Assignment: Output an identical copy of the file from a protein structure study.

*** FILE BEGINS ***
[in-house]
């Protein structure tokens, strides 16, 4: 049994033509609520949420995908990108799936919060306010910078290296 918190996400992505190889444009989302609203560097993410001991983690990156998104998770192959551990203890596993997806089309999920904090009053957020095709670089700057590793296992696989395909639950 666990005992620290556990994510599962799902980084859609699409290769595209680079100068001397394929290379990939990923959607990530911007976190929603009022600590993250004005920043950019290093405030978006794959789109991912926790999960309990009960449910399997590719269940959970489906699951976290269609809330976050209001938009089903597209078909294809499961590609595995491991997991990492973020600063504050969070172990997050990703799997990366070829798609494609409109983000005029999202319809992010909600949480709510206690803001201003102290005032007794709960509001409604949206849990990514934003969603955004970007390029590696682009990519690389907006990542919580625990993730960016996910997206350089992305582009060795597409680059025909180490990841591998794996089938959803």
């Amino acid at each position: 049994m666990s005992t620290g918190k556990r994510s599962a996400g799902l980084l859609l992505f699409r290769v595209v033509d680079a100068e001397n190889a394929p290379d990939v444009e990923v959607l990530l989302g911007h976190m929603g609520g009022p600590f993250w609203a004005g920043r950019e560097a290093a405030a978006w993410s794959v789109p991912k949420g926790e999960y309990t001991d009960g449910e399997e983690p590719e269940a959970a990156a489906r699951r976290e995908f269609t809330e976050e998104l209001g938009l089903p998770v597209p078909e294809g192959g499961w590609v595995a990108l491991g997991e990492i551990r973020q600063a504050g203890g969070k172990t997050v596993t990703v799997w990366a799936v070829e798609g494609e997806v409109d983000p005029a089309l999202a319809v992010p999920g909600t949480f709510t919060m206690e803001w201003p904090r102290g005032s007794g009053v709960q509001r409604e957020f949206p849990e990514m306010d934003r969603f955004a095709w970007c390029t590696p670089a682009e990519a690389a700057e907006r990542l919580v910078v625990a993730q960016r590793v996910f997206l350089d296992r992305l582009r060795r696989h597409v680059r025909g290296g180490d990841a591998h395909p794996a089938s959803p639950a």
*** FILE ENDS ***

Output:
[in-house]
């Protein structure tokens, strides 16, 4: 049994033509609520949420995908990108799936919060306010910078290296 918190996400992505190889444009989302609203560097993410001991983690990156998104998770192959551990203890596993997806089309999920904090009053957020095709670089700057590793296992696989395909639950 666990005992620290556990994510599962799902980084859609699409290769595209680079100068001397394929290379990939990923959607990530911007976190929603009022600590993250004005920043950019290093405030978006794959789109991912926790999960309990009960449910399997590719269940959970489906699951976290269609809330976050209001938009089903597209078909294809499961590609595995491991997991990492973020600063504050969070172990997050990703799997990366070829798609494609409109983000005029999202319809992010909600949480709510206690803001201003102290005032007794709960509001409604949206849990990514934003969603955004970007390029590696682009990519690389907006990542919580625990993730960016996910997206350089992305582009060795597409680059025909180490990841591998794996089938959803």
């Amino acid at each position: 049994m666990s005992t620290g918190k556990r994510s599962a996400g799902l980084l859609l992505f699409r290769v595209v033509d680079a100068e001397n190889a394929p290379d990939v444009e990923v959607l990530l989302g911007h976190m929603g609520g009022p600590f993250w609203a004005g920043r950019e560097a290093a405030a978006w993410s794959v789109p991912k949420g926790e999960y309990t001991d009960g449910e399997e983690p590719e269940a959970a990156a489906r699951r976290e995908f269609t809330e976050e998104l209001g938009l089903p998770v597209p078909e294809g192959g499961w590609v595995a990108l491991g997991e990492i551990r973020q600063a504050g203890g969070k172990t997050v596993t990703v799997w990366a799936v070829e798609g494609e997806v409109d983000p005029a089309l999202a319809v992010p999920g909600t949480f709510t919060m206690e803001w201003p904090r102290g005032s007794g009053v709960q509001r409604e957020f949206p849990e990514m306010d934003r969603f955004a095709w970007c390029t590696p670089a682009e990519a690389a700057e907006r990542l919580v910078v625990a993730q960016r590793v996910f997206l350089d296992r992305l582009r060795r696989h597409v680059r025909g290296g180490d990841a591998h395909p794996a089938s959803p639950a």